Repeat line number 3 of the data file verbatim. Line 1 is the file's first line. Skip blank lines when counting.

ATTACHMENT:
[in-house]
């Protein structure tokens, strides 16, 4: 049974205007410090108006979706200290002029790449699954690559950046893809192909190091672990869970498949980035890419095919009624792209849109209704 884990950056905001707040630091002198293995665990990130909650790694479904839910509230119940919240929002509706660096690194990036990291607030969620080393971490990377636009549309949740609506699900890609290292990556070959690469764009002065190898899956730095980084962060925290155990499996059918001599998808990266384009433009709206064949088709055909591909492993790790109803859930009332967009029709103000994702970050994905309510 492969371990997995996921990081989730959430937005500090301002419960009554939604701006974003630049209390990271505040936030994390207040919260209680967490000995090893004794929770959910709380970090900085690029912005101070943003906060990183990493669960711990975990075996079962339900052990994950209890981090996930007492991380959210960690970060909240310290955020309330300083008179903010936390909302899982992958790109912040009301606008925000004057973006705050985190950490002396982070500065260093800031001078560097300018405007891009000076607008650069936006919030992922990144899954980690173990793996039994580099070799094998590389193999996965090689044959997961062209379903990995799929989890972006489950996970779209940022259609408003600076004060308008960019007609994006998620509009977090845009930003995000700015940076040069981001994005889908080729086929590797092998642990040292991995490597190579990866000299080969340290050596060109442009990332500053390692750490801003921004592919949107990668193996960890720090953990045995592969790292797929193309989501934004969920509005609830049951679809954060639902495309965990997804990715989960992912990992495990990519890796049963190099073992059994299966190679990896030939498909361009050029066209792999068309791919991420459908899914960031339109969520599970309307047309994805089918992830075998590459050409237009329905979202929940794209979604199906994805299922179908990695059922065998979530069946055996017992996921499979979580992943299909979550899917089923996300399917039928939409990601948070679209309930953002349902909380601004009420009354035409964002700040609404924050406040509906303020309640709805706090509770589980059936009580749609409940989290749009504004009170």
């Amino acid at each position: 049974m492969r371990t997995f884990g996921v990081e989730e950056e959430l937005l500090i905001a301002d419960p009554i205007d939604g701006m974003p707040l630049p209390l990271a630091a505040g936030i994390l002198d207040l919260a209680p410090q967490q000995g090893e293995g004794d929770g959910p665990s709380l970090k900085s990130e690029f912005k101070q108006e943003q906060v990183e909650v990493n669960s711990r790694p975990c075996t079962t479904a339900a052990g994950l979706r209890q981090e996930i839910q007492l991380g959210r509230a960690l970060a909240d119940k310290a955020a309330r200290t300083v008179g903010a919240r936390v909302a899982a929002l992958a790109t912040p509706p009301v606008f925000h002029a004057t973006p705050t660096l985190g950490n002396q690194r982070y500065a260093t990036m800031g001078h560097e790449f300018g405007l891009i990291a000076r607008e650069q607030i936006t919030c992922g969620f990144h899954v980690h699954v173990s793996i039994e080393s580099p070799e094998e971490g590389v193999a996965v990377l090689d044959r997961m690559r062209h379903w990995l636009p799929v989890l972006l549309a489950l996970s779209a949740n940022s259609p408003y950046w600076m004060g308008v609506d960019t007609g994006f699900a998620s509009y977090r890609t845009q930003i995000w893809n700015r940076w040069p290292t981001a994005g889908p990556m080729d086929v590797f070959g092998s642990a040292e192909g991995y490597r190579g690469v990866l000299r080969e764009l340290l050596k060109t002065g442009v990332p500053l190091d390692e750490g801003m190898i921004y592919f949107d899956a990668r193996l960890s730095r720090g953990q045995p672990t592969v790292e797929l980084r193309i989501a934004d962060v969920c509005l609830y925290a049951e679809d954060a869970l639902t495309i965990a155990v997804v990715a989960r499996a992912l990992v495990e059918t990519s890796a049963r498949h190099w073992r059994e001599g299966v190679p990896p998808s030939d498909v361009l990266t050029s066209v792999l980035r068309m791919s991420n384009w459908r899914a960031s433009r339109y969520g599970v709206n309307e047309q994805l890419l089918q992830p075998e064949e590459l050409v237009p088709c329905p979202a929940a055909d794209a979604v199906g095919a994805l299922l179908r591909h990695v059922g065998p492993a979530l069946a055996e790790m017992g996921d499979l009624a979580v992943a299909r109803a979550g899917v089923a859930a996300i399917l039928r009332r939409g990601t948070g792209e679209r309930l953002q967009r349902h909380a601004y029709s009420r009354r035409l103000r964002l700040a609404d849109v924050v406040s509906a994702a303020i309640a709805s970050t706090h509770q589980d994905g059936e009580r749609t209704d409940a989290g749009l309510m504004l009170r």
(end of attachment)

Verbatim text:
């Amino acid at each position: 049974m492969r371990t997995f884990g996921v990081e989730e950056e959430l937005l500090i905001a301002d419960p009554i205007d939604g701006m974003p707040l630049p209390l990271a630091a505040g936030i994390l002198d207040l919260a209680p410090q967490q000995g090893e293995g004794d929770g959910p665990s709380l970090k900085s990130e690029f912005k101070q108006e943003q906060v990183e909650v990493n669960s711990r790694p975990c075996t079962t479904a339900a052990g994950l979706r209890q981090e996930i839910q007492l991380g959210r509230a960690l970060a909240d119940k310290a955020a309330r200290t300083v008179g903010a919240r936390v909302a899982a929002l992958a790109t912040p509706p009301v606008f925000h002029a004057t973006p705050t660096l985190g950490n002396q690194r982070y500065a260093t990036m800031g001078h560097e790449f300018g405007l891009i990291a000076r607008e650069q607030i936006t919030c992922g969620f990144h899954v980690h699954v173990s793996i039994e080393s580099p070799e094998e971490g590389v193999a996965v990377l090689d044959r997961m690559r062209h379903w990995l636009p799929v989890l972006l549309a489950l996970s779209a949740n940022s259609p408003y950046w600076m004060g308008v609506d960019t007609g994006f699900a998620s509009y977090r890609t845009q930003i995000w893809n700015r940076w040069p290292t981001a994005g889908p990556m080729d086929v590797f070959g092998s642990a040292e192909g991995y490597r190579g690469v990866l000299r080969e764009l340290l050596k060109t002065g442009v990332p500053l190091d390692e750490g801003m190898i921004y592919f949107d899956a990668r193996l960890s730095r720090g953990q045995p672990t592969v790292e797929l980084r193309i989501a934004d962060v969920c509005l609830y925290a049951e679809d954060a869970l639902t495309i965990a155990v997804v990715a989960r499996a992912l990992v495990e059918t990519s890796a049963r498949h190099w073992r059994e001599g299966v190679p990896p998808s030939d498909v361009l990266t050029s066209v792999l980035r068309m791919s991420n384009w459908r899914a960031s433009r339109y969520g599970v709206n309307e047309q994805l890419l089918q992830p075998e064949e590459l050409v237009p088709c329905p979202a929940a055909d794209a979604v199906g095919a994805l299922l179908r591909h990695v059922g065998p492993a979530l069946a055996e790790m017992g996921d499979l009624a979580v992943a299909r109803a979550g899917v089923a859930a996300i399917l039928r009332r939409g990601t948070g792209e679209r309930l953002q967009r349902h909380a601004y029709s009420r009354r035409l103000r964002l700040a609404d849109v924050v406040s509906a994702a303020i309640a709805s970050t706090h509770q589980d994905g059936e009580r749609t209704d409940a989290g749009l309510m504004l009170r």